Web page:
September 15, 2006

Youth Sports in America

In the interest of writing something potentially useful, consider the following as a contrast the recent tone of the blog which has lately focused on people getting thrown around by animals, boats, or other people.

I read a few articles about youth sports for my graduate class about Sociology of Sport, and it got me thinking about youth sports, but not necessarily in the same sense that the articles did. I questioned the purpose of athletics for elementary school kids. Don't get me wrong, I'm not questioning whether or not they should exist, but more what they should aim to accomplish. After all, with no youth sports, I'm still back in Raleigh working as a burn-in test engineer, so the value of said sports is not lost on me, and I'll ferviously argue in favor of their existence for a variety of reasons, but that's not what I want to discuss here. I want to approach the issue from a different angle.

What is the point of youth athletics from a coaching perspective? In other words, when I take a bunch of 10 year olds out on the mat, what should I be trying to do? There are three major schools of thought here, and they're not mutually exclusive. I think you can balance all three together and come up with an ideal situation. The first goal is winning. A coach trains his athletes so that they will have maximum success at their current level. If that means learning technique that might not work (this applies to any sport) at higher levels, then so be it; the goal is to win now. Second is the goal to learn the basics and have great technique, be it wrestling, shooting a basketball, hitting a baseball, or whatever. This can be done to the exclusion of focusing on winning. The entire goal is to get the technique right and to prepare for competition at some point in the future. If competition is involved, the athletes learning under this model might get beat by wrestlers in the first group. Finally, there is fun. This model puts the enjoyment of the athletes ahead of learning technique or winning or pretty much anything else. Order might not be at premium as much as keeping the kids happy with the sport and wanting to come back the next season.

I personally tend to gravitate toward the second mondel. This model focuses on technique in preparation for future competition. The competition at the current stage is unimportant compared with the learning taking place that will be applicable in the future. I think I lean this way because of my own experience in youth wrestling. I was coached under this model, and because of it, I took some lumps in my first few years of competition. However, the lessons I learned in that environment prepared me well for high school and college competition. This model of learning was a major contributing factor to my having better technique than most of my age-mates. Some were stronger, faster, or more coordinated, but I had an edge on a lot of people with my technique. Of course, some of my good technique is due to the outstanding coaching I received the whole time I was a competitive athlete, and I see the results of bad coaching every day, even with kids on my college team. However, I wonder how much of the bad technique I see with older kids could have been avoided by participating in a program where good, solid technique was the goal, rather than just something to be passed on the way to winning elementary school championships.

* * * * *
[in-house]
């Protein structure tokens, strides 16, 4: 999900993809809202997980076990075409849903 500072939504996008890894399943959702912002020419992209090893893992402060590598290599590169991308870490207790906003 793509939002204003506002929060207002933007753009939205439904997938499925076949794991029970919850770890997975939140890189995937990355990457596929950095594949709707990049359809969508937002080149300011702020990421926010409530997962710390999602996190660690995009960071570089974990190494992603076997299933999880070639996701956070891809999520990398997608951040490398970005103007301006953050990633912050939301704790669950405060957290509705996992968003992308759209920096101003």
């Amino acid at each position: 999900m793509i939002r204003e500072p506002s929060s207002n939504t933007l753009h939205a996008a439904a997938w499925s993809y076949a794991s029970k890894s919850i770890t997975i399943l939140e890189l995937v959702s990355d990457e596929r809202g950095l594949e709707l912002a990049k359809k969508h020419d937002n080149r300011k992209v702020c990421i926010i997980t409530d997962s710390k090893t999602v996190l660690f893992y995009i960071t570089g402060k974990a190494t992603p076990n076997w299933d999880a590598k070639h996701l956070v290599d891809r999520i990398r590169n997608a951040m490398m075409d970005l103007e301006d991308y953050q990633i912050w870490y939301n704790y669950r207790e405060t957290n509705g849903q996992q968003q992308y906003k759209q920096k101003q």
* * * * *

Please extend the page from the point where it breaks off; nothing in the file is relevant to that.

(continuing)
But what is the best way to do things? I would put forth that the best is, not surprisingly, a combination of the three. However, I would put development of technique at the top; the captain of the team, so to say. If ever forced to decide among the three, you always pick technique. That said, having fun and winning should be a part of youth athletics, as they play well off of each other. Winning is more fun than losing, after all. The pitfalls, however, of focusing soley on winning have been discussed, and focusing solely on having fun can quickly devolve into barely contained chaos, where the only thing accomplished is the burning of energy (I realize that for some parents this is perfectly acceptable). As the first guide on the path of athletic participation, I think the coaches have a greater responsibility to prepare the athlete to move on to higher levels of competition and accomplishment. Fun comes in here as a way to help ensure that the athletes keep progressing up the ladder. Hours spent in dull repetition and strict learning aren't the best catalyst for the development of a love of sport, so the fun has to be there. The smart youth coach will recognize this fact while also keeping in mind that a sport becomes more fun as your competency increases. It's not fun to shoot baskets for an hour and miss them all, but it's a lot more fun when you have a reasonable expectation of success. This holds in all sports, and requires the coach to balance skill development with the enjoyment of the athlete.

As a youth coach, I go forward with a plan in mind. Keep things light when possible, focus on developing technique, only look to competition when appropriate, and only use the results as a measure of the individual athlete's developmental progress. Always remember that a winning youth wrestler is not necessarily a good youth wrestler. Realize that this step is hopefully the beginning of a long wrestling career, recognize the responsibility that comes with being an athlete's first coach, and act accordingly.

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